Carey's fur coat missing
A US$7,500 fur coat donated by pop diva Mariah Carey and intended for Mongolia's poor has disappeared, a leading animal rights group said on Thursday. Carey donated the fur coat to People for the Ethical Treatment of Animals (PETA) which said it had since been lost on its way to Mongolia, where it was to be given to nomads to help them keep warm in the winter.
AIDS activist disappears
A prominent AIDS activist has gone missing after meeting police, the activist's organization said yesterday, in a suspected clampdown ahead of World AIDS Day. Four police officers showed up at the Beijing offices of Aizhi, an AIDS advocacy group, on Friday morning and questioned Wan Yanhai (萬延海) for much of the day, the group said in a statement on its Web site. Around noon, Wan, with police still present, ordered colleagues to cancel a symposium on AIDS, blood safety and legal rights that was scheduled for today, the group said. He has not been heard from since 6pm.
■ Hong Kong
One in five wants new look
One in five global consumers said they would consider having cosmetic surgery and Russians are most receptive to the idea, a survey by ACNielsen said. Nearly half of Russians surveyed said they would be prepared to have cosmetic surgery when they are older, followed by Greeks and people in Baltic countries. However, 94 percent of Hong Kongers were against having surgery to enhance their looks as were 92 percent of Indonesians and 91 percent of Japanese and Malaysians. Teenagers and 20 somethings were more receptive to the idea of cosmetic surgery later in life.
Arroyo goes for check-up
President Gloria Macapagal Arroyo was brought to a hospital yesterday for a routine medical examination, a senior aide said. "This is just an executive check up. There is no cause for concern," presidential Chief of Staff Michael Defensor said in a radio interview. Arroyo, 59, was hospitalized for two days in late June after suffering from diarrhea, which doctors said was triggered by stress that had lowered her resistance to infection. She was back in the hospital a month later because of the flu. Defensor said.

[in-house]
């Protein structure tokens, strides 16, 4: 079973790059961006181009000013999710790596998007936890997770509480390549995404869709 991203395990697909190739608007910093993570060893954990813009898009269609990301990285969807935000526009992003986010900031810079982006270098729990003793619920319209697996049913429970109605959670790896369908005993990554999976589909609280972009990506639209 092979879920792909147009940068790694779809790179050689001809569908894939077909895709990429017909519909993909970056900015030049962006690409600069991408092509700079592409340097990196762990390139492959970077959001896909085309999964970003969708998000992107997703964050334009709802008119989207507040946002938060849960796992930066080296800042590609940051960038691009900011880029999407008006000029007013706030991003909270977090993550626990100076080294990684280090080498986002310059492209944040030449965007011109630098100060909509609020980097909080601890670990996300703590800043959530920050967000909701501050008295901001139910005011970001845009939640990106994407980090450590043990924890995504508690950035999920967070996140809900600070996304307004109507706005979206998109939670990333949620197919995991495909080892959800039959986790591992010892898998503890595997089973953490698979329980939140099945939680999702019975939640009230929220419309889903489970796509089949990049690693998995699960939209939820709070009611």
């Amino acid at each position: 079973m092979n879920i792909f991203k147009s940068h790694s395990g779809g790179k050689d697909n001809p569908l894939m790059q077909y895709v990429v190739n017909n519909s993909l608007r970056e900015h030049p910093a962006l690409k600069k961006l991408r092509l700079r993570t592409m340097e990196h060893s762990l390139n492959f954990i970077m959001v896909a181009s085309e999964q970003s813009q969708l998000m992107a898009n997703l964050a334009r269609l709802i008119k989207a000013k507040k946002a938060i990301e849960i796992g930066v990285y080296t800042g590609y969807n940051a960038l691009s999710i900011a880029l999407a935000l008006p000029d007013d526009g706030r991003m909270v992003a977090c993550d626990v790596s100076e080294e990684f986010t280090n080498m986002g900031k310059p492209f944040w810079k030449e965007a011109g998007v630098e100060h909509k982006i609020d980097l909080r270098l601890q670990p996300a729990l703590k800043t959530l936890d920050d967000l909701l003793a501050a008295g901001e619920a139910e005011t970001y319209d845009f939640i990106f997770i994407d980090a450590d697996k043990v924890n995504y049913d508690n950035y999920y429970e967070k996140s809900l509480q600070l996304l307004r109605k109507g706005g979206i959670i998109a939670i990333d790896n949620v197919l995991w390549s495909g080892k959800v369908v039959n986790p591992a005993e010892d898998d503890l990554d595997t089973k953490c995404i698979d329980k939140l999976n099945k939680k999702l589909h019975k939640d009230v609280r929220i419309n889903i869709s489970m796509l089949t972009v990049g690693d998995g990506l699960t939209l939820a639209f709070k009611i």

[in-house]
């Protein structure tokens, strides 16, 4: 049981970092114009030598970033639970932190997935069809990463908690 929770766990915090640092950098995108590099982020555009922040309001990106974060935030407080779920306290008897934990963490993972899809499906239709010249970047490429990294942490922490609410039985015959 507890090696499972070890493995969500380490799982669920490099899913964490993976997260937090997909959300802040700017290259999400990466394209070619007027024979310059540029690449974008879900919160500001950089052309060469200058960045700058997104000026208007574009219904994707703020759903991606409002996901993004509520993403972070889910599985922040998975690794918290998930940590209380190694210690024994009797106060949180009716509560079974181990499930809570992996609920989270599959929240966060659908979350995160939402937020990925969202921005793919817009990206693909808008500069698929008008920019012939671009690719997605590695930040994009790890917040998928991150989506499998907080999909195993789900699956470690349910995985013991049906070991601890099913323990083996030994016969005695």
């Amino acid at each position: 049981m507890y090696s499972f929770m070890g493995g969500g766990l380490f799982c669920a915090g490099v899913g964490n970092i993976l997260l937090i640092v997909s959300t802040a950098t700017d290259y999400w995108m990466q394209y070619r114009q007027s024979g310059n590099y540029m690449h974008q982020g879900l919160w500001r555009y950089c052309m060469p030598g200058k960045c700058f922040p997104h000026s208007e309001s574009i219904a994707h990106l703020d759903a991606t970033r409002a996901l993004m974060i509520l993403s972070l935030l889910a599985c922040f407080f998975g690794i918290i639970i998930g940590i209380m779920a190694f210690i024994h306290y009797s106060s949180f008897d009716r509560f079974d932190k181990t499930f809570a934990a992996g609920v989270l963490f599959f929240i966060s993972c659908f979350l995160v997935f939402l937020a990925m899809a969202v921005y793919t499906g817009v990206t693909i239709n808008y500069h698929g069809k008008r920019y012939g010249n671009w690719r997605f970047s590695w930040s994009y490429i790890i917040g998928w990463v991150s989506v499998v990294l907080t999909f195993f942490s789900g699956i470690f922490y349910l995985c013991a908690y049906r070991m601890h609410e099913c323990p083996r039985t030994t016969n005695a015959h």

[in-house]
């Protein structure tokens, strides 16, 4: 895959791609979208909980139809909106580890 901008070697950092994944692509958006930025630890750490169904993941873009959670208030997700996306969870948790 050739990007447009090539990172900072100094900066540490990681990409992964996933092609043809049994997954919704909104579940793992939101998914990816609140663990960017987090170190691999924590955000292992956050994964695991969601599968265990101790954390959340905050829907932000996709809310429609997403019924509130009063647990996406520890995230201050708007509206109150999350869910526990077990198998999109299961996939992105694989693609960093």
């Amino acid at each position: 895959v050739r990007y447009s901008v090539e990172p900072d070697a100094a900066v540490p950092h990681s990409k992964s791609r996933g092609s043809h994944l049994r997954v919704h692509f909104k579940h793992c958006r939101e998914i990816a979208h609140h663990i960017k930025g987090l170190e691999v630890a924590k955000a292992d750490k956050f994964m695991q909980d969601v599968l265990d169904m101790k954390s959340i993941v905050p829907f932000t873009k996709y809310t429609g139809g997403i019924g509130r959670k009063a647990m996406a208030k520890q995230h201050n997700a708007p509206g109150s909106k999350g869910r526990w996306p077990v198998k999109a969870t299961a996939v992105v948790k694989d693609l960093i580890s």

Kyoto may ban billboards
The ancient capital of Kyoto plans to ban billboards on top of buildings and blinking neon signs to improve the city's landscape, news reports said yesterday. Kyoto, dotted with old temples, shrines and other historical sites, is known for its beauty and is a popular tourist destination. But just like many other big cities, Kyoto's streets are not free of eyesores like gaudy billboards and glaring neon signs. Kyoto plans to ban all rooftop billboards as well as neon signs that flicker. The city plans to revise its regulations on outdoor advertisements by March and the offending signs are expected to be removed completely in six years.
Millions get polio vaccine
Hundreds of thousands of volunteers and health workers fanned out across the country yesterday to vaccinate some 24 million children under the age of 5 against polio, following an outbreak of new cases earlier this year. Parents with children lined up in about 120,000 immunization centers, many at bus and railway stations, airports, schools, community centers and in remote villages, to eradicate the deadly disease that resurfaced after an absence of about five years, the Health and Family Planning Ministry said.